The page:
Taapsee Pannu really is excellent here and after the initial overdone manic enthusiasm she settles down into a wonderful performance of a woman who is torn between her heart and her head. Her best scene for me was when she runs down to the river on her honeymoon and simply sobs, heartbroken and mourning the love she has lost. It’s a very powerful moment that’s followed up beautifully by her indifference to Robbie and her need to get drunk to sleep with him. Even when the story lags and the dialogue becomes repetitive, Taapsee is always engaging and convincing in her role.

What doesn’t work is Robbie’s insistence on marrying Rumi when he knows all about her relationship with Vicky. For all his talk about finding a life partner, his actions don’t appear to follow his words and his willingness to put up with Rumi’s bitchiness and indifference seems unlikely. Abhishek plays the sensible, sober and responsible Robbie well, but his character is simply too patient and understanding until towards the end of the film where he finally loses his calm façade.

The first half of the film has plenty of energy and sparkle that’s driven by Taapsee Pannu and Vicky Kaushal. Much also comes from Amit Trivedi’s fantastic soundtrack which is embedded in the very heart of the film and is used to good effect. Anurag Kashyap has added in twins who dance behind Rumi in a few of the songs and they are absolutely brilliant, adding yet more colour and vibrancy to the first half. Amritsar too is becomes part of the story as the city is beautifully filmed, and technically the film is excellent. Look out too for the gorgeous tea cups used by Rumi throughout the film and the thought that has gone into dressing Rumi and Vicky’s respective rooms.

Unfortunately, Manmarziyan loses steam in the second half and becomes rather repetitive although scenes between Vicky and Rumi still have an impact. The ending too is rather disappointing and tame after all the fireworks and energy at the beginning, and also much too predictable. This is a film to watch for the characterisations and the clever staging of a number of scenes rather than for the screenplay, which does tend to drag at times. But with such outstanding performances from the three leads Manmarziyan is still a step up from an average love story and definitely worth a watch.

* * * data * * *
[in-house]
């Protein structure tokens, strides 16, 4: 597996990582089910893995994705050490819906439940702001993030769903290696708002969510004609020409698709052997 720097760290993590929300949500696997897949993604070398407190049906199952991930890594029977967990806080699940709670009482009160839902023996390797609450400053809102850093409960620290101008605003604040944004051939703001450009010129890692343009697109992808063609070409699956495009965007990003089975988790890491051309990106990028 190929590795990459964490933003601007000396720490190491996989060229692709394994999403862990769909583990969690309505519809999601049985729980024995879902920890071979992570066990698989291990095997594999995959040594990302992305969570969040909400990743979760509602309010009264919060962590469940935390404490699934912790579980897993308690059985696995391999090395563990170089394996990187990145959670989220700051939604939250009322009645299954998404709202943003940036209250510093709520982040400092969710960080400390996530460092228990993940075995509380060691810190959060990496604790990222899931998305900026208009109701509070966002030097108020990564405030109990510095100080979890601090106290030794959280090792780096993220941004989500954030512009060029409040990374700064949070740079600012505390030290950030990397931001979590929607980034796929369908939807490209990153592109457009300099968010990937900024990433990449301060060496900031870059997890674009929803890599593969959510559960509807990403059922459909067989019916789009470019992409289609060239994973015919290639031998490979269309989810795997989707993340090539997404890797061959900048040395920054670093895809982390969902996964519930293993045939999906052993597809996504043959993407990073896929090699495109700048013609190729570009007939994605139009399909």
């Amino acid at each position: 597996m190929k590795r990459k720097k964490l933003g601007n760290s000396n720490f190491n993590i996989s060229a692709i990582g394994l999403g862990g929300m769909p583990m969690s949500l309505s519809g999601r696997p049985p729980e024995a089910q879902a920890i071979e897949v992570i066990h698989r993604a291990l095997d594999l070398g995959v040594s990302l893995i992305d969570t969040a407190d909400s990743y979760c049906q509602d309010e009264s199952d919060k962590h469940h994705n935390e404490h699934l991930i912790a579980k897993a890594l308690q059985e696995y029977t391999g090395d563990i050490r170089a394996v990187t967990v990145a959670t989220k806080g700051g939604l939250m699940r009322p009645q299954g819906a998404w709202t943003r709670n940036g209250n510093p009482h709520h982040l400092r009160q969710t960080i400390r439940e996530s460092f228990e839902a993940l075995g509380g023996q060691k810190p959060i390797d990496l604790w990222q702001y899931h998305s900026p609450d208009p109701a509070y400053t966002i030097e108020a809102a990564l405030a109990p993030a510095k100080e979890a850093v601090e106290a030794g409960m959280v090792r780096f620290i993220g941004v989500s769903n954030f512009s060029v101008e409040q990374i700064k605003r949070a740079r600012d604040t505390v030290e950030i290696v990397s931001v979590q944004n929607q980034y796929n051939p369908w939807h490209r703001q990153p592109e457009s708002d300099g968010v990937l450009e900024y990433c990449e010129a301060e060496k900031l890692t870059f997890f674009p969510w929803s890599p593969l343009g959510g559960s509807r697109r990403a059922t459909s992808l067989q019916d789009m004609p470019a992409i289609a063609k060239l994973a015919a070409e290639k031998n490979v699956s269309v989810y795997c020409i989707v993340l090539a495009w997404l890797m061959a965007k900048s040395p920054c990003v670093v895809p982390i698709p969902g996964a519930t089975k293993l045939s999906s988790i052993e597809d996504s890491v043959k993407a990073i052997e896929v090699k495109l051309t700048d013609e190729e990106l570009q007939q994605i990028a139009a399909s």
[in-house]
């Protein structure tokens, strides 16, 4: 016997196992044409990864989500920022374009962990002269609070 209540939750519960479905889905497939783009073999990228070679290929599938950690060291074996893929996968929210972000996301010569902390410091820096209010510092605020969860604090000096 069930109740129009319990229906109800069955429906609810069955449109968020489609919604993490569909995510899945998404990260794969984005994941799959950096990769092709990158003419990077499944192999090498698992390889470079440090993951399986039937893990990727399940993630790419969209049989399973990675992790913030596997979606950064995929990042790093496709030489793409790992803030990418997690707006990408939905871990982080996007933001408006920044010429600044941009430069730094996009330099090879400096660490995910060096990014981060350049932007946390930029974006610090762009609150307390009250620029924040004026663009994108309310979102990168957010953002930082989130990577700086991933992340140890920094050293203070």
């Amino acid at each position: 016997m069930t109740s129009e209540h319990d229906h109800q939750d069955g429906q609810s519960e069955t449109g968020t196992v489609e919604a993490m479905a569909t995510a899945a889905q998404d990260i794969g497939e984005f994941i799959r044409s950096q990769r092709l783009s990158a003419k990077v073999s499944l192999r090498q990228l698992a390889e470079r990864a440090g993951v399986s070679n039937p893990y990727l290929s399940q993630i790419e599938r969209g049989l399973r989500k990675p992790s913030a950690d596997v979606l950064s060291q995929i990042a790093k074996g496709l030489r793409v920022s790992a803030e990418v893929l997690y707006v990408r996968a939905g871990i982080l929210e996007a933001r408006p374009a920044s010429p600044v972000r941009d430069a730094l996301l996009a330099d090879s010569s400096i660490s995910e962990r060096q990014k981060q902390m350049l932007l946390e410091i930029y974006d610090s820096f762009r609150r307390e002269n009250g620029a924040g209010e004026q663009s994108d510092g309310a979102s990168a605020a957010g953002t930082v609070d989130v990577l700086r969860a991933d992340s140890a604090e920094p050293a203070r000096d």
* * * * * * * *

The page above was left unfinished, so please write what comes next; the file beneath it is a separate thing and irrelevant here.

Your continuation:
Advertisements

Sahasam

Sahasam-Telugu-Movie-Poster

Who doesn’t love a good treasure hunt and adventure? Chandrasekhar Yeleti and the team who made Sahasam, that’s who! Well, at least they certainly haven’t made such a film so I have to wonder. Loosely drawing inspiration from Hollywood blockbusters like the Indiana Jones franchise and Telugu forebears such as Mosagallaku Mosagadu, this had the potential to be a highly entertaining tale. I expected better from the director of one of my favourites, Anukokunda Oka Roju.

The story centres on a simple and superstitious man who dreams of great wealth. When he finds his grandfather’s old papers he realises there may be a hidden family treasure. Unfortunately for Goutham (Gopichand) the treasure is stashed near his ancestral home in what is now Pakistan (shown in a flashback with Suman as the grandfather). And Pakistan, according to this film, is populated exclusively by terrorists. Even good characters think nothing of abducting people at gunpoint. Goutham crosses paths with Sreenidhi (Taapsee), a religious girl who is organising a pilgrimage to – guess where. He inveigles his way on to the trip and off they go. The second half of the film is the treasure hunt as Goutham tries to find the diamonds before Sultan (an, er, unbridled Shakti Kapoor) and his sidekick Dilawar (Raj Singh Arora) can get their hands on the loot.

Sahasam-the book

Gopichand has the requisite skillset for a Telugu film hero, but the material here is thin at best. The first hour or so is spent proving that Goutham is a bit dim and quite unlucky. You would only need so long to understand that if you were dumber than Goutham. The fight scenes are very athletic (the fake blood budget was fully utilised in many, many dismemberments) and Gopichand was clearly in his element in the thick of the action. Post interval Goutham becomes something of a puzzle solving killing machine with photographic recall which was moderately more entertaining. Goutham’s catchphrase is that he won’t take anything that isn’t his, but if it is his he will never give it up. And that sums him up as a dogged, dour hero rather than a swashbuckling one.

As Goutham wasn’t motivated by the usual romantic notions, Taapsee had even less to do than might be expected from the heroine. I find her appeal inexplicable so that was an excellent result. She does use both her facial expressions (grimacing and simpering) so I suppose that is something of an achievement. To be fair, her big moment was as a goat substitute in a game of buzkashi so there wasn’t a lot of nuance for her to convey. Zara, an ally in Pakistan, was much more effective as a character and her performance was more appealing.